Stay healthy!

PS. If you’re wanting to read an interesting article on “social distancing,” try reading THIS ONE at the Washington Post. It was interesting and did a great job explaining the different models epidemiologists have to try to prevent or “flatline” the outbreak.

Bass Guitarist or Lead?

I thought about this question as I was driving home today. It is an interesting question to ask someone if you are trying to get to know them a bit. Lead guitarists are up front in center, and they get all the attention. They like it, too. Bass guitarists are important, though; music wouldn’t sound the same without them. They are a little more behind-the-scenes, however. They don’t get as much attention as the lead does, but they’re still cool. Which would you be, the bass guitarist or the lead?

Myself? I think I would be the bass guitarist. I like to be important, but I like to stay low key. I don’t like to draw a lot of attention to myself. I also love the sound of the bass guitar. There’s a bass riff that plays over and over in one of my favorite movies; I was watching it today as I was grading papers in first period. It has stuck with me all day. Unfortunately, it isn’t on the soundtrack for that movie, and believe me, I’ve looked. I am a firm believer that if something is on the Internet, I’ll be able to find it. And I have not been able to find it in all the years I’ve been searching. There’s a few other bass lines that I love:

  • the bass background melody in “White Lines” by Grandmaster Flash
  • the opening bass riff in “Our House” by Madness
  • “The Guns of Brixton” by The Clash
  • the opening bars of “Mountain Song” by Janes Addiction
  • “Wonderful” by Adam Ant

All of this leads me to my next question: What is on your playlist of late?

I’ve been really stressed out, so I’ve been gravitating to songs that I can play loudly and ones that I can scream along to as I drive. Yes, scream along to, not sing. One of the only times I am truly by myself is when I am in the car driving home; I don’t have my kids with me because they come home with Mr. Rovira. So I can play my music as loud as I want, or “so loud that my ears pop” as Riton says. Especially with the songs that have awesome bass lines, it makes my bones vibrate. Nice! I made a new Spotify playlist for my screaming songs. It contains:

  • Smashing Pumpkins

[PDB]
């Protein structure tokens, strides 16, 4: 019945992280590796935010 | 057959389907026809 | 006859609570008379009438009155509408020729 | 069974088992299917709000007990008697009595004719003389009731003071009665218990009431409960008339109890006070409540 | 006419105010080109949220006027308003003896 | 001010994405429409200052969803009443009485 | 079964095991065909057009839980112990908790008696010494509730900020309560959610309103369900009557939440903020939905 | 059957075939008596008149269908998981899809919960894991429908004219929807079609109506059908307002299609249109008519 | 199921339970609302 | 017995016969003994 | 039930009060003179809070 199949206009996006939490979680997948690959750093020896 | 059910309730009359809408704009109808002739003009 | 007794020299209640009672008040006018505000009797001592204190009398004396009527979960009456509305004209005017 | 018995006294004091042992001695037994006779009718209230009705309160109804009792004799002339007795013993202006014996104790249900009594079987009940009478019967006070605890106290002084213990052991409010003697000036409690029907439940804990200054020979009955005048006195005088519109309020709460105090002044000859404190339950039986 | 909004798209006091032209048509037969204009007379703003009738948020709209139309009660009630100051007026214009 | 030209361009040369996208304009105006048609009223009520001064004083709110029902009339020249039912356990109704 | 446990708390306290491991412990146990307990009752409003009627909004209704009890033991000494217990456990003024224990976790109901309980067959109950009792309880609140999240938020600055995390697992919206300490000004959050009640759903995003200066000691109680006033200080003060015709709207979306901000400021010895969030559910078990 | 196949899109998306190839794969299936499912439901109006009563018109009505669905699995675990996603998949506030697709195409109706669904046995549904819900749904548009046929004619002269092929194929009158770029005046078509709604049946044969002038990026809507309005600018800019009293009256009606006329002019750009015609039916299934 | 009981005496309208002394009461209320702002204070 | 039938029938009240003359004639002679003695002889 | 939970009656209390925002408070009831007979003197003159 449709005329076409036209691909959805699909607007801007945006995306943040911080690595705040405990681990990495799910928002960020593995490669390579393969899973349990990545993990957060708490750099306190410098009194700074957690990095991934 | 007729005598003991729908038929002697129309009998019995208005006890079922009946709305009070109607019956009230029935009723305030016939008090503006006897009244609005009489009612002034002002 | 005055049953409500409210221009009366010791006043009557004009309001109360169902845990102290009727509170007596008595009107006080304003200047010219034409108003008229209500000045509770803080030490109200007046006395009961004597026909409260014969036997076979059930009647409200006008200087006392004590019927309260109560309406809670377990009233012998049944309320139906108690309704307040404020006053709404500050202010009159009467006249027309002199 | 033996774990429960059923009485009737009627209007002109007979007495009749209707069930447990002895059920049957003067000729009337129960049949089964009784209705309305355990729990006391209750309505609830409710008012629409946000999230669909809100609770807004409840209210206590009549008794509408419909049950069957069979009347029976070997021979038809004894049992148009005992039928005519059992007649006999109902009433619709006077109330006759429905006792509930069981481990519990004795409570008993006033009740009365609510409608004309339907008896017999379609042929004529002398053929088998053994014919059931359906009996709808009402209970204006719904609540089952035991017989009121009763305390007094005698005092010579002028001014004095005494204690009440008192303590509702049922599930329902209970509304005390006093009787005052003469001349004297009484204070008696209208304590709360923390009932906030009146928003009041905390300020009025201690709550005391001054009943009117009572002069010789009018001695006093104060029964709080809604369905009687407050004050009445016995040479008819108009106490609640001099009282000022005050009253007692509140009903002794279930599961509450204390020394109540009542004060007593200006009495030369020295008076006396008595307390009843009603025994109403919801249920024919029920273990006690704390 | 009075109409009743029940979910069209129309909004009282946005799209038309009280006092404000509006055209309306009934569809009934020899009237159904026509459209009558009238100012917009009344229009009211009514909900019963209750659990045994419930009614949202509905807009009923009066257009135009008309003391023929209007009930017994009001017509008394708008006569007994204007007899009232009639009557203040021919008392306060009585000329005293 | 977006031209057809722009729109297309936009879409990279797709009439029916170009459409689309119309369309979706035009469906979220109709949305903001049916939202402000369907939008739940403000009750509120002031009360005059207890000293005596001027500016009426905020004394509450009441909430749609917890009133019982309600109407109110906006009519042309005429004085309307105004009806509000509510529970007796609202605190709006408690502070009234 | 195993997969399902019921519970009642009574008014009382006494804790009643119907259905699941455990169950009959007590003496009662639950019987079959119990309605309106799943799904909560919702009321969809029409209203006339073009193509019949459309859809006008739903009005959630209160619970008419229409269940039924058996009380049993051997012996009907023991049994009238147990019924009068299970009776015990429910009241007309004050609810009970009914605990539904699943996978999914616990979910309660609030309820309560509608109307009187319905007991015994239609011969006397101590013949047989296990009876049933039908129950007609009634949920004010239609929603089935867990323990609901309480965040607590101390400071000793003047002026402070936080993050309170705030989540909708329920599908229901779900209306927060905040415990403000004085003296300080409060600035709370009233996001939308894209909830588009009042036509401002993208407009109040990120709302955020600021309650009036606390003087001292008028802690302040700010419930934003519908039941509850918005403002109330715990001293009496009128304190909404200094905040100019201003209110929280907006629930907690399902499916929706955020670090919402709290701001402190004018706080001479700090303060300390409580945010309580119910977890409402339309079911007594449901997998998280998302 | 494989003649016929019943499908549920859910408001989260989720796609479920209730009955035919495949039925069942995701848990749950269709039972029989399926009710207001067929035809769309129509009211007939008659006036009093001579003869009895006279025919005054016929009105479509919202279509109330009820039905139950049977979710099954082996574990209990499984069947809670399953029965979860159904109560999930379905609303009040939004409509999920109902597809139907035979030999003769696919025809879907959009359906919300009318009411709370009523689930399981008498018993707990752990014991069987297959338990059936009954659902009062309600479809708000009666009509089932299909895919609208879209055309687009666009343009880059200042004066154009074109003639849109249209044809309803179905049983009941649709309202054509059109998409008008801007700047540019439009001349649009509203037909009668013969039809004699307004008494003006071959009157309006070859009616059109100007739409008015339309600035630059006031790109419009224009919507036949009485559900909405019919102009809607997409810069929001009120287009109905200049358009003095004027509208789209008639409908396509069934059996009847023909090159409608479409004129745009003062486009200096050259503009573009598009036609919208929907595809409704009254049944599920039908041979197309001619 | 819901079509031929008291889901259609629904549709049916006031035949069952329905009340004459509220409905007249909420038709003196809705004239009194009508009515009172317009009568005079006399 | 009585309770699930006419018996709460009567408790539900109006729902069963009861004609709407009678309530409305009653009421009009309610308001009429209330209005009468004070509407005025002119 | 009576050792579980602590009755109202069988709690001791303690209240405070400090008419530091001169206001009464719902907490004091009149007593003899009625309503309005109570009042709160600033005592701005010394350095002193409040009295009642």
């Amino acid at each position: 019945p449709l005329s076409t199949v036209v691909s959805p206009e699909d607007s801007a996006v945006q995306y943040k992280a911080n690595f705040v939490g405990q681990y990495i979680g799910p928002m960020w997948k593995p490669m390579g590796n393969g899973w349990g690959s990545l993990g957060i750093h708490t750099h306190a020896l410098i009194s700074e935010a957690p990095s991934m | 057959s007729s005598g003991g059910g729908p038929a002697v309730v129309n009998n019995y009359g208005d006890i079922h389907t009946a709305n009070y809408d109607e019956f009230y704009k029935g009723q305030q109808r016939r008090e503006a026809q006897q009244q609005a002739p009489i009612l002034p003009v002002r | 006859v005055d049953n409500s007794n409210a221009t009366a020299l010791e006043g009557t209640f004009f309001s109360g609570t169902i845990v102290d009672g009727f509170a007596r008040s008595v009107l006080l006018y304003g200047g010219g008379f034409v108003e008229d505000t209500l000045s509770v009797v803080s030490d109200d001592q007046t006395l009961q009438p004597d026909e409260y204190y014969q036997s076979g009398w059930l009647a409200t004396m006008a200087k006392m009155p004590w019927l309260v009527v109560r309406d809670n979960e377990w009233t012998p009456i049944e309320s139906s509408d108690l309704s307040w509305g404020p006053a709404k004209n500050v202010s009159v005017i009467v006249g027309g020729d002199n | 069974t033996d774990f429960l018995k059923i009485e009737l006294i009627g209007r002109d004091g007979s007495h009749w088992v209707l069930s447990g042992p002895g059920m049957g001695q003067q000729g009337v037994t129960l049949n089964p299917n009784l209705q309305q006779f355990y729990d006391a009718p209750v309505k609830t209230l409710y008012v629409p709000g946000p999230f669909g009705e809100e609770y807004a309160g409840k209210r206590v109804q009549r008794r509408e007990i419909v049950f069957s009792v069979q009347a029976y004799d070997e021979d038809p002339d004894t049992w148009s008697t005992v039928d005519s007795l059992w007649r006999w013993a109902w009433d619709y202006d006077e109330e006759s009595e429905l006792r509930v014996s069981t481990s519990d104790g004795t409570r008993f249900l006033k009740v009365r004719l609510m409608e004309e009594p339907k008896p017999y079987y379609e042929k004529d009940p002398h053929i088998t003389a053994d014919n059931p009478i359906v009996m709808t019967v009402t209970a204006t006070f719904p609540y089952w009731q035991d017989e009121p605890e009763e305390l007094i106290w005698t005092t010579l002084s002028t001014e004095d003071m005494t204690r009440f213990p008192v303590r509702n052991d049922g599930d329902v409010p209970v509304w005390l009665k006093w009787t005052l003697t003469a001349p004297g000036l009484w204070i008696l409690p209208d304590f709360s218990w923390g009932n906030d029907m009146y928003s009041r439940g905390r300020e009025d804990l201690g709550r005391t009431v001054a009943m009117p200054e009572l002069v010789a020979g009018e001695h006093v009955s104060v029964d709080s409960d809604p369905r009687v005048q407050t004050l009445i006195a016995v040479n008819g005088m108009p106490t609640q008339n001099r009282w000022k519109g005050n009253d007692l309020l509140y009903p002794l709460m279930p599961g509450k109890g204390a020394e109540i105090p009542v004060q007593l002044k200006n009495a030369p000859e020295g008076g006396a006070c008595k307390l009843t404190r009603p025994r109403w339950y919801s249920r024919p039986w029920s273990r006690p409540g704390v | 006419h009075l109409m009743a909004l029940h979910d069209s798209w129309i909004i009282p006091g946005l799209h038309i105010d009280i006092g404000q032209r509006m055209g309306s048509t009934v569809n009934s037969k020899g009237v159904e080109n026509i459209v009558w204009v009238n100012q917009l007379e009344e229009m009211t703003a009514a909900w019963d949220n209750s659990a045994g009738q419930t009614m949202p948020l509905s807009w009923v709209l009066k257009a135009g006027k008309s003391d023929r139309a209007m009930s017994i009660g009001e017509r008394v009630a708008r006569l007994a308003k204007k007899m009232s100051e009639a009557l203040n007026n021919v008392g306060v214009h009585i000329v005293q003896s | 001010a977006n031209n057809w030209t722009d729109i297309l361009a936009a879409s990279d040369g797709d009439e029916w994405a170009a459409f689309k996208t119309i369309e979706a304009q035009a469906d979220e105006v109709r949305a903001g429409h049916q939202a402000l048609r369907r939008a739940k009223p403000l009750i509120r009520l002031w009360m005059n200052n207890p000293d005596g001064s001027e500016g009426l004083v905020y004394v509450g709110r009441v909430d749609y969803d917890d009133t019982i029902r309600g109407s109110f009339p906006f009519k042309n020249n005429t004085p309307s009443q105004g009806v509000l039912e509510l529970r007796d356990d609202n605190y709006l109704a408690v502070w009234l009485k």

• Rage Against the Machine
  • System of a Down
  • Marilyn Manson

What are you listening to? What should I add to my playlist?

Target Got Me Again!

This happens to me all the time: I need two or three things (say, hair conditioner and paper plates) from Target. So, I pop on over and enter the store WITH EVERY INTENTION OF GETTING JUST THOSE TWO THINGS. But that Target bullseye logo is hypnotic, and I ending up putting things in my cart that I did not necessarily need right at that moment. This cartoon sums it up perfectly:


This afternoon was another such time when I walked out of the store with WAY more than I originally had planned to buy. What I needed to buy was some Play-Doh and Ziploc bags for tutorials at school tomorrow. That’s it! We’re doing claymation / stop motion movies / Lego movies in my room, and I wanted to get some Play-Doh to add to the supply that is there already. The Ziploc bags were for students to put their Claymation figure in at the end of tutorials for the day to keep them nice and moist for next time. But then I remembered I need to purchase the aforementioned hair conditioner, so I put that in the cart. And then I remembered I was out of Crystal Light, so I put that in the cart. Mr. Rovira texted me and told me we needed foil, so I headed over to that aisle. I was sure we needed to stock up on the Smucker’s seedless strawberry jelly, so I put two of those in the cart.

I was heading deeper and deeper into the store. I was coming closer to all of the Halloween stuff that is out on display. That reminded me that I hadn’t yet bought any candy for the trick-or-treaters in my neighborhood yet, so I plowed down the aisle to pick out candy I liked. I bought six or seven bags: one was an assortment, a few were m&ms, and I bought at least two or three of 3 Muskateers, which is my favorite.

Then, it happened! Out of the corner of my eye, I spied . . . Christmas lights. Seriously, Halloween is still two days away, and the back of the store is FILLED with all varieties of Christmas lights. I know I mentioned earlier this school year that I am not a fan of Christmas (see here). But I do love the lights, and these were calling me! The type that I was looking for are LED lights, with a traditional C9 shaped bulb. These are awesome, though, because they are color changing lights, and there’s sixteen different strobing patterns that you can set the string to flash at when they are on display. They can be, for example, “steady on white” or “steady on multiple” . . . and there are seven different colors! The colors can “chase” each other, or twinkle, or fade in and out. Very, very cool. I first saw these about two years ago at Home Depot on the Black Friday sales day. Even on sale, they were close to $80, so there was NO WAY I was buying them. Even last year, they were too expensive. But this year, they came down in price enough, that I decided to splurge and add them to my cart. After I get paid, I’ll go back and get one more strand. Then I’ll get maybe two more at the Black Friday sales this year, and that should be enough for the front of our house.